Similar to Stevens, Lowell believes a poem should be a reflection of the mind, of taking something ordinary and looking at it in a new way. A poem in fact, is “any clear thing that blinds us with surprise” (1), just like Stevens wants a poem to be “wholly/Containing the mind” (“Of Modern Poetry” 23-24). Lowell is most well-known for being one of the first confessional poets; arguably, Life Studies, which featured many poems about Lowell’s family, and time in the hospital because of his bipolar disorder, is Lowell’s best remembered collections. When one thinks of confessional poetry, the first instinct is to consider it as something free form, and steeped in emotion and autobiography, very unlike the notion of poetry being a conscious act of the mind. Certainly, he took autobiographical aspects of his own life, but the “reality” of such poems are up for question. In his Paris Review interview with Frederick Seidel, he says that the illusion of reality is an aesthetic effect and that “they were just as hard to write. They’re not always factually true…I’ve invented facts and changed things, and the whole balance of the poem was something invented.”[ii] Keeping this in mind, we know that Lowell is also concerned with the revision and labour of poetry.

Stevens views past poetry as a “souvenir” (6) within modern poetry. Consider the connotation of souvenir. A souvenir is usually something trivial, a keychain from a gift shop or some sand from the beach, something that we look on fondly, but if we’re being honest, doesn’t matter all that much. Souvenir is also the French word for “memory,” so in calling past poetry a souvenir, Stevens hints that yes, one should remember the poetic tradition and be aware of it, but not to think too extensively upon it. Lowell, however, is much more invested in his place in the poetic tradition, which brings me to the most important metaphor of “Fishnet.” For Lowell, he has made a lifetime of “knotting, undoing a fishnet of tarred rope” (12). This could have multiple meanings (and probably does!). I’m interpreting it as the poet untangling that which he has already read, that which has been left for him to organize and understand. It could also have to do with the poet untangling his own feelings and thoughts, the changes one undergoes through life that changes your perspective on things.

There is a sense at the end of the poem that everything has a natural lifespan, including the poems he writes. There is no delusion of immortality there. He does state that the fishnet/poem will hang upon the wall, but what state will it be in? It will hang on the wall “when the fish are eaten/nailed like illegible bronze” (13-14). The fish being eaten imply that eventually the context will fade from the poem, as those that read it will not understand the times in which it was written. And, like the simile suggests, it will become illegible. Yes, it will last in some form, it will be bronzed, but will it be reachable anymore? Stevens does not offer this kind of worry within “Of Modern Poetry,” he does not touch on the notion of immortality at all. Both though drive home the idea that a poem should be constructed as an act of the mind, and that poets should be aware of their place in history, even if they do not borrow too heavily from the greats of the past.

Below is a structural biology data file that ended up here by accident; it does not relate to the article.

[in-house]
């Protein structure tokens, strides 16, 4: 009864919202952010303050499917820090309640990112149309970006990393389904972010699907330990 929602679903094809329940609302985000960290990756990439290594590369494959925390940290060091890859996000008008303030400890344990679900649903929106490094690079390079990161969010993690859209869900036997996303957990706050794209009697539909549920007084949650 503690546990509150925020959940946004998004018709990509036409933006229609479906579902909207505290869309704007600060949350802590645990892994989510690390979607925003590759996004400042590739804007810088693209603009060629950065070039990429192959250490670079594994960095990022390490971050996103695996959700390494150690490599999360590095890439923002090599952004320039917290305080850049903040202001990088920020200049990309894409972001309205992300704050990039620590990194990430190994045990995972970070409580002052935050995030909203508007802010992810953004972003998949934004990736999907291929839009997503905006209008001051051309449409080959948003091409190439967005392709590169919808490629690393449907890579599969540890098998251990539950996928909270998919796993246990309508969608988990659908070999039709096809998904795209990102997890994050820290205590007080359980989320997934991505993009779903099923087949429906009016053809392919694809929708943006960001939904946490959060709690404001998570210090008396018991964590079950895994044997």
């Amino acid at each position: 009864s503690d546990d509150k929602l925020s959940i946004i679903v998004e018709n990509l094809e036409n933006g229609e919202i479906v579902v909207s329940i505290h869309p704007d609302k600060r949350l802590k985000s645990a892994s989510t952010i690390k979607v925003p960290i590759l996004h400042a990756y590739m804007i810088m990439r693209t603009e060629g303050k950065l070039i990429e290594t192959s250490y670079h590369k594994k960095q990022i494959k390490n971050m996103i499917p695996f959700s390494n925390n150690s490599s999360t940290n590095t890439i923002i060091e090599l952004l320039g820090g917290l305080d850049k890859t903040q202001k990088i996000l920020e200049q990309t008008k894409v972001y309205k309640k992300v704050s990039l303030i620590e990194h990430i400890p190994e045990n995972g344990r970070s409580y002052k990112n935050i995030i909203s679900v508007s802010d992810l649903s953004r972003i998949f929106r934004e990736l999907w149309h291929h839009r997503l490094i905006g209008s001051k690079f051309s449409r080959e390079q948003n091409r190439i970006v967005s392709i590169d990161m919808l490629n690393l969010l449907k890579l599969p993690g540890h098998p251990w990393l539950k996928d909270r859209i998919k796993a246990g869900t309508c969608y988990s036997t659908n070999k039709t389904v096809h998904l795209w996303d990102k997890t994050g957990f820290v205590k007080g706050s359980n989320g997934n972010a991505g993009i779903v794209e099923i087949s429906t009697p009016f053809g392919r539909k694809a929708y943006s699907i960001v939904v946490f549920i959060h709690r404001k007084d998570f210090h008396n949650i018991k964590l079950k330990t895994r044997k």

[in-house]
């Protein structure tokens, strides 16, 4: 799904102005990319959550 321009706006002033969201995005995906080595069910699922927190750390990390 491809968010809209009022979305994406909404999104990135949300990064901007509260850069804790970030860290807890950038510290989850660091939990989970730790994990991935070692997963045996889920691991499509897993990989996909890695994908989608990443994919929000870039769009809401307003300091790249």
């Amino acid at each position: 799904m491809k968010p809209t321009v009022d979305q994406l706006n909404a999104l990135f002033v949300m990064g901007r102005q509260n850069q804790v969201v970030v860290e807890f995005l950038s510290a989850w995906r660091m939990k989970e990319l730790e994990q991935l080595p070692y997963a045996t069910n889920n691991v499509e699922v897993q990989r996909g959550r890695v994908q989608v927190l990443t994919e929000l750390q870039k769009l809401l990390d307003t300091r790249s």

So there you have it. Two views of poetry from some amazing American poets. I hope you enjoyed ruminating on these cerebral topics. Let me know what you think, or if there are any other poems or poets you can think of that seem similar to Stevens and Lowell in their viewpoints.

[i] Lowell, Robert. “After Enjoying Six or Seven Essays on Me.” In Robert Lowell Collected Poems. Ed. Frank Bidart and David Gewanter. New York: Farrar, Straus and Giroux, 2003. 991-993. 991.

[ii] Lowell, Robert, in Robert Lowell Collected Poems. Ed. Frank Bidart and David Gewanter. New York: Farrar, Straus and Giroux, 2003, 1000.

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One thought on “Two Views of Poetry Part Two: Lowell’s “Fishnet” and the Poet’s Place in History

  1. Pingback: Two Views of Poetry Part One: Wallace Stevens and Robert Lowell | Salvage